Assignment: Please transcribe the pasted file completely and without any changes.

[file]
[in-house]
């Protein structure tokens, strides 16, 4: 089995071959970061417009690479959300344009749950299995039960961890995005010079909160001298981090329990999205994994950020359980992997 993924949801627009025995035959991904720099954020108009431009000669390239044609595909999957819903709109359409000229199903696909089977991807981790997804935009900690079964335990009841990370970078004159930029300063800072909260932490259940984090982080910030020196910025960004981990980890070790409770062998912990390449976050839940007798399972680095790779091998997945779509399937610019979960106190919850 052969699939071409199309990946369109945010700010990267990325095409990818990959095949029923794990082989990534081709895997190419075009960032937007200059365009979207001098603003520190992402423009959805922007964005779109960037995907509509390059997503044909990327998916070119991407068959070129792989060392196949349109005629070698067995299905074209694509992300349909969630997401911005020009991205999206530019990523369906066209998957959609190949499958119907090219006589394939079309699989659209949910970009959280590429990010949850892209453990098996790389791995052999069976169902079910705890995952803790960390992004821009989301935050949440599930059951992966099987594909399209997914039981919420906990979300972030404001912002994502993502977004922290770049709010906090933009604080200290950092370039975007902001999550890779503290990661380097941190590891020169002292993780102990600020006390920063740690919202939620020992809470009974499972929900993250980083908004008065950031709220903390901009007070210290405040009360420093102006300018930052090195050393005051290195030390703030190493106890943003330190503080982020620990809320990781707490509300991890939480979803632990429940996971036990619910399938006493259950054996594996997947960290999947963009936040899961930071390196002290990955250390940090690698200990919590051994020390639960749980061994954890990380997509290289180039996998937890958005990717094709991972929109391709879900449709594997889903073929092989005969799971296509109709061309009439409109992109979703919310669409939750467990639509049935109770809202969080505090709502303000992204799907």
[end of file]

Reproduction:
[in-house]
């Protein structure tokens, strides 16, 4: 089995071959970061417009690479959300344009749950299995039960961890995005010079909160001298981090329990999205994994950020359980992997 993924949801627009025995035959991904720099954020108009431009000669390239044609595909999957819903709109359409000229199903696909089977991807981790997804935009900690079964335990009841990370970078004159930029300063800072909260932490259940984090982080910030020196910025960004981990980890070790409770062998912990390449976050839940007798399972680095790779091998997945779509399937610019979960106190919850 052969699939071409199309990946369109945010700010990267990325095409990818990959095949029923794990082989990534081709895997190419075009960032937007200059365009979207001098603003520190992402423009959805922007964005779109960037995907509509390059997503044909990327998916070119991407068959070129792989060392196949349109005629070698067995299905074209694509992300349909969630997401911005020009991205999206530019990523369906066209998957959609190949499958119907090219006589394939079309699989659209949910970009959280590429990010949850892209453990098996790389791995052999069976169902079910705890995952803790960390992004821009989301935050949440599930059951992966099987594909399209997914039981919420906990979300972030404001912002994502993502977004922290770049709010906090933009604080200290950092370039975007902001999550890779503290990661380097941190590891020169002292993780102990600020006390920063740690919202939620020992809470009974499972929900993250980083908004008065950031709220903390901009007070210290405040009360420093102006300018930052090195050393005051290195030390703030190493106890943003330190503080982020620990809320990781707490509300991890939480979803632990429940996971036990619910399938006493259950054996594996997947960290999947963009936040899961930071390196002290990955250390940090690698200990919590051994020390639960749980061994954890990380997509290289180039996998937890958005990717094709991972929109391709879900449709594997889903073929092989005969799971296509109709061309009439409109992109979703919310669409939750467990639509049935109770809202969080505090709502303000992204799907």